As we move closer to peak hurricane season for the Atlantic Basin, the tropics are really beginning to heat up.
Danielle became the first hurricane of the year as it strengthened to a category 1 storm in the Northern Atlantic late last week. Since then, it has weakened to a tropical storm, as it traveled through cooler waters, then back to a hurricane. Danielle is expected to track northeast and weaken again, over the next few days.
Then there’s Tropical Storm Earl. Earl first formed into a tropical cluster of storms around Aug. 27 near the Leeward Islands. It then moved northwest, growing into a tropical storm on Friday Sept. 2, shortly after Danielle became a hurricane.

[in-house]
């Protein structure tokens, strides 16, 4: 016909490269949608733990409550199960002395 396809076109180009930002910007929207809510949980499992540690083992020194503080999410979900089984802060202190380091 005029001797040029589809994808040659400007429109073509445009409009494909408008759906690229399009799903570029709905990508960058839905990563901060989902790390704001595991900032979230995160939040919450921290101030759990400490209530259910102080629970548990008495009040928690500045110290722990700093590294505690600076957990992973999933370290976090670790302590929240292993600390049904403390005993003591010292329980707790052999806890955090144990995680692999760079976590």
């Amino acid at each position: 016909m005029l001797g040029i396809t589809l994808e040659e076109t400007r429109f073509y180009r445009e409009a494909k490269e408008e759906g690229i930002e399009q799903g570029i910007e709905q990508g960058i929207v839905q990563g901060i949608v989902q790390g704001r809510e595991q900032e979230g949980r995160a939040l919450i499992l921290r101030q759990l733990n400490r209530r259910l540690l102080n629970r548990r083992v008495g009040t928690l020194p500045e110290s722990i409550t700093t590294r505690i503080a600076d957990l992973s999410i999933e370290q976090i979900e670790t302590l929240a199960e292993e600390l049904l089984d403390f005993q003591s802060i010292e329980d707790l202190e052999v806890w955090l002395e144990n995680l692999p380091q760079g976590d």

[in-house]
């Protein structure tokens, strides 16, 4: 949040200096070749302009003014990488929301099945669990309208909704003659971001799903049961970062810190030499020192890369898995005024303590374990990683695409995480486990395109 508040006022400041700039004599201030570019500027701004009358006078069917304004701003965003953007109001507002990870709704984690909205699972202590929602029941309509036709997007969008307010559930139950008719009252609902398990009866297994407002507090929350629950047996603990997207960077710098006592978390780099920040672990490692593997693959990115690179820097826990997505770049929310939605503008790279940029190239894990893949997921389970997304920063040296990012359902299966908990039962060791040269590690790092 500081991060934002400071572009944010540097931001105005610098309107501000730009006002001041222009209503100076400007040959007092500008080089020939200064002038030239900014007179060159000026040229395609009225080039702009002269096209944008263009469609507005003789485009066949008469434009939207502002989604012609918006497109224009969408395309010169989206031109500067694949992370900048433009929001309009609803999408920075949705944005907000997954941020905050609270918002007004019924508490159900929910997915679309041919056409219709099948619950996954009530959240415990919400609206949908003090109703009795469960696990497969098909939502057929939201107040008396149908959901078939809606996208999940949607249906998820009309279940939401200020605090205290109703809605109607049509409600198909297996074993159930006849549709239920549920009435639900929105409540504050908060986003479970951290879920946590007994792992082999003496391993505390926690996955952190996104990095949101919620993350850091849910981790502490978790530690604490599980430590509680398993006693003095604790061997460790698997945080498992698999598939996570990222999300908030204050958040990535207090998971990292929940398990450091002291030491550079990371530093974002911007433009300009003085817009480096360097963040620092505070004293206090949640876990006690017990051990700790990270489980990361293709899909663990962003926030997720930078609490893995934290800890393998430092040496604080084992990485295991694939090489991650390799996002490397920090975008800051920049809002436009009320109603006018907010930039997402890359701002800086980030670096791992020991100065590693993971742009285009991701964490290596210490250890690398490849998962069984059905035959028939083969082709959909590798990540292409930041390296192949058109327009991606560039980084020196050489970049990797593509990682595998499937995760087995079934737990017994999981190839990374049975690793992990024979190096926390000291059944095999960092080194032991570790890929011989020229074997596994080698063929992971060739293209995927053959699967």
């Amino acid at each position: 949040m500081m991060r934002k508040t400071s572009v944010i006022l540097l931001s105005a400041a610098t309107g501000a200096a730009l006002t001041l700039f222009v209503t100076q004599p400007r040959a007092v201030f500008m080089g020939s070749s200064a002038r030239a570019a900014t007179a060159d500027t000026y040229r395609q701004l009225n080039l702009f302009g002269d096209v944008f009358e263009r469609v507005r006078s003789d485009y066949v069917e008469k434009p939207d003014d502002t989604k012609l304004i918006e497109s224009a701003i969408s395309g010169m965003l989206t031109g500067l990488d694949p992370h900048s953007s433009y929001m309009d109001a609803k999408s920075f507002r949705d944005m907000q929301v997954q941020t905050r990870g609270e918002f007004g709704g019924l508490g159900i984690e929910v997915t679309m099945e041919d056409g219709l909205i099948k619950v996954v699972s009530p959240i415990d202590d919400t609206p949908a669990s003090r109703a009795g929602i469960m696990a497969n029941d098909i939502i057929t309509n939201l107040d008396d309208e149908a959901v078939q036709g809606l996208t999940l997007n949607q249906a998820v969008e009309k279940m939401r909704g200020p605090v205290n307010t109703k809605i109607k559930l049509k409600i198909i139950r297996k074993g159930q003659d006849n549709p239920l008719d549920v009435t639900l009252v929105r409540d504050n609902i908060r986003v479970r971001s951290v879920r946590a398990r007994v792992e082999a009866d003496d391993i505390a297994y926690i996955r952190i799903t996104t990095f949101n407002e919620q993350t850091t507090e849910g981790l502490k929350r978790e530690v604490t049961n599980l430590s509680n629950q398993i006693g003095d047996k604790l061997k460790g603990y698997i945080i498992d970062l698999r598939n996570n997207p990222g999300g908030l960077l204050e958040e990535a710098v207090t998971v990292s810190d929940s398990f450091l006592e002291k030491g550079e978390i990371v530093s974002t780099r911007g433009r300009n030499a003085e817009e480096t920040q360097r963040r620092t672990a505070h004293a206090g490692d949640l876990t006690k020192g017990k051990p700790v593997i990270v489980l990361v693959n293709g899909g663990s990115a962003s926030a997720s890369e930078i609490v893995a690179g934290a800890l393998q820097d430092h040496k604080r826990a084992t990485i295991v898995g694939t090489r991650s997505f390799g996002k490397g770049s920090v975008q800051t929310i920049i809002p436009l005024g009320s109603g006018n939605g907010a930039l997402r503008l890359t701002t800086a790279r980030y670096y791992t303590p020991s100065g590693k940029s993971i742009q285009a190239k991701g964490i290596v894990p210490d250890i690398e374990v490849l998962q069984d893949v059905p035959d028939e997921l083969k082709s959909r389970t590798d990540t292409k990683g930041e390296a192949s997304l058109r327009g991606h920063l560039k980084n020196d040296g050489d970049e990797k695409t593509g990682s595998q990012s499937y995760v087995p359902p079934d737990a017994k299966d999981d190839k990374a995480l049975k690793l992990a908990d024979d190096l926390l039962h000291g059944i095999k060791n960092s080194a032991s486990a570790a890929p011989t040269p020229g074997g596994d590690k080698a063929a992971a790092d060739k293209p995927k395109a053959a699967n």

According to the NOAA’s National Hurricane Center, Earl is forecast to grow into a hurricane within the next 24 hours and perhaps to a major hurricane as it moves near the island of Bermuda by Friday morning. That would make it the first major hurricane of the season.
It’s not just the Atlantic, but also the Pacific Ocean, that hurricane specialists are keeping an eye on. Hurricane Kay, centered off the west coast of Mexico, is barreling toward the Baja California peninsula.
The latest forecast update from NOAA emphasizes the threat of flash flooding and the potential of mudslides to western Mexico and Baja California through Thursday night.
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